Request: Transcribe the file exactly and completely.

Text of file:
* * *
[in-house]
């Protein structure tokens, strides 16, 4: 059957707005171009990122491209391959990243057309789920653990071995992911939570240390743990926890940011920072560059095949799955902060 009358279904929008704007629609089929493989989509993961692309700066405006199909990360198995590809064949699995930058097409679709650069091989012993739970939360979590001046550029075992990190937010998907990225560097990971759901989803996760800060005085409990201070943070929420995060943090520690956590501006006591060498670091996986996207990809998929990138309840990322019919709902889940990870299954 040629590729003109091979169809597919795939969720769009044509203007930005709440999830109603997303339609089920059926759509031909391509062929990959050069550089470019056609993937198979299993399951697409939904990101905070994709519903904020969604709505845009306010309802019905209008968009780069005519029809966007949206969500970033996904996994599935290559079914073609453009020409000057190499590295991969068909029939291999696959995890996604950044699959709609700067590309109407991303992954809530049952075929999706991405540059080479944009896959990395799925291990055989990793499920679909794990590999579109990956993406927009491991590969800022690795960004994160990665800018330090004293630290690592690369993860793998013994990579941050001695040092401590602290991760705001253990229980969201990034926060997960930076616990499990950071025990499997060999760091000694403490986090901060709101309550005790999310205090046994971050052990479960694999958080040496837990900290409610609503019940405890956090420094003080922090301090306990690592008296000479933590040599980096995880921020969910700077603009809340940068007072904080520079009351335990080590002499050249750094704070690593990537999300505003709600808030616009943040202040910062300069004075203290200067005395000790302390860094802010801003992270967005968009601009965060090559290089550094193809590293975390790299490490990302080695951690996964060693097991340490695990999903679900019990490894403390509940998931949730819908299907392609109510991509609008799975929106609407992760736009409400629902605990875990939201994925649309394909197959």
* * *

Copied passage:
[in-house]
């Protein structure tokens, strides 16, 4: 059957707005171009990122491209391959990243057309789920653990071995992911939570240390743990926890940011920072560059095949799955902060 009358279904929008704007629609089929493989989509993961692309700066405006199909990360198995590809064949699995930058097409679709650069091989012993739970939360979590001046550029075992990190937010998907990225560097990971759901989803996760800060005085409990201070943070929420995060943090520690956590501006006591060498670091996986996207990809998929990138309840990322019919709902889940990870299954 040629590729003109091979169809597919795939969720769009044509203007930005709440999830109603997303339609089920059926759509031909391509062929990959050069550089470019056609993937198979299993399951697409939904990101905070994709519903904020969604709505845009306010309802019905209008968009780069005519029809966007949206969500970033996904996994599935290559079914073609453009020409000057190499590295991969068909029939291999696959995890996604950044699959709609700067590309109407991303992954809530049952075929999706991405540059080479944009896959990395799925291990055989990793499920679909794990590999579109990956993406927009491991590969800022690795960004994160990665800018330090004293630290690592690369993860793998013994990579941050001695040092401590602290991760705001253990229980969201990034926060997960930076616990499990950071025990499997060999760091000694403490986090901060709101309550005790999310205090046994971050052990479960694999958080040496837990900290409610609503019940405890956090420094003080922090301090306990690592008296000479933590040599980096995880921020969910700077603009809340940068007072904080520079009351335990080590002499050249750094704070690593990537999300505003709600808030616009943040202040910062300069004075203290200067005395000790302390860094802010801003992270967005968009601009965060090559290089550094193809590293975390790299490490990302080695951690996964060693097991340490695990999903679900019990490894403390509940998931949730819908299907392609109510991509609008799975929106609407992760736009409400629902605990875990939201994925649309394909197959």